It’s official: the border wall has been liberated! According to a report posted today by Bryan Curtis on The Daily Beast, on April 1 in McAllen, Texas, street artist Ron English and a group of compatriots jumped out of their car, afixed a wheatpaste piece on the border wall, and drove away.
Famous for culture jamming, a form of guerrilla street art focused on painting over billboards to subvert messages of consumerism and corporate advertising, Ron English has now jammed the border wall. As Curtis explains, the design points to the futility of our national border policy–and of the clumsy infrastructure our policies have left us with:
The poster was typical English. It featured a two-headed donkey, one donkey head decorated with a U.S. flag and the other with a Mexican flag. If the men had paused to consider English’s message, they might have thought the United States and Mexico are linked by historical destiny, but that mulish policies on both sides had created the current madness.
Yet, the border wall, as ridiculous as it is, has had chilling and destructive effects on once lively interdependent economies and cultures on both the U.S. and Mexican sides of the wall. Joseph Bravo, the executive director of the International Museum of Art & Science in McAllen, noted the effects in McAllen:
“All the buildings on the north side of the wall are boarded up,” Bravo says. “All the businesses are boarded up. It was cryptic. There was something toxic. Life had existed, and then the wall happened. Now, everything was dying.”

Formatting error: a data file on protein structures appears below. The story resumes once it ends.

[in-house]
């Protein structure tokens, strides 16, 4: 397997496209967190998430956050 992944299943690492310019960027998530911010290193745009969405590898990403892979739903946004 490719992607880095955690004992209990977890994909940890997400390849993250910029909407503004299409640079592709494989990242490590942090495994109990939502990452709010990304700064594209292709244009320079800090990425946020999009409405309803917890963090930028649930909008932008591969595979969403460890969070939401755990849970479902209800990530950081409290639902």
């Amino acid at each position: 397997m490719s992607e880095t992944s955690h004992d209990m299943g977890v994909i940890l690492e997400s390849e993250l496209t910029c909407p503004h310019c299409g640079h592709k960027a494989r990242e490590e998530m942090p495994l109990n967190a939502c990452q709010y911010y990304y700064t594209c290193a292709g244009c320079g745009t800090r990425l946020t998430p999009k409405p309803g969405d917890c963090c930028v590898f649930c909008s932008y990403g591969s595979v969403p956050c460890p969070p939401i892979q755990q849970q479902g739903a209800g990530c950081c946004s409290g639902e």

My observations along the San Diego-Baja California border accord with those of Bravo. On a recent trip along the Baja California side of the border wall just east of Tecate, we observed dozens of abandoned homes laid out along carefully drawn but unpaved streets, now overgrown with a glorious blanket of spring wild flowers.
A glance at the map tells the rest of the story. Roads criss cross the international boundary, testifying to a once lively interdependence between residents in this remote area in east San Diego County/Baja California–a mutual exchange that most rural communities depend upon for survival.
The border wall and ramping up of border enforcement on the U.S. side has changed all that. According to Wayne Cornelius, former director of the Center for Comparative Immigration Studies at the University of California, San Diego, while U.S. spending on border enforcement has quadrupled since 1993, and the border patrol has tripled in size since 1996, all of this enforcement has done little to deter migrants from their plans to come north to seek work and wages to support desperate families back home.
And rather than make these regions safer, the massive investment in border enforcement over the past 20 years has enabled vicious criminal cartels to take over the border. Peter Andreas notes in his book Border Games that increased U.S. spending on border enforcement simply poured more cash into an already functioning economic market of guiding people across the border. As risks increased, the costs to cross went up, and human trafficking became big business–driving out family coyotes and opening the door for the cartels to take over.
The drug war has resulted in 38,000 recorded deaths in Mexico since 2006, and the border has never been more dangerous for migrants.
An effective policy? Hmmm…. You decide.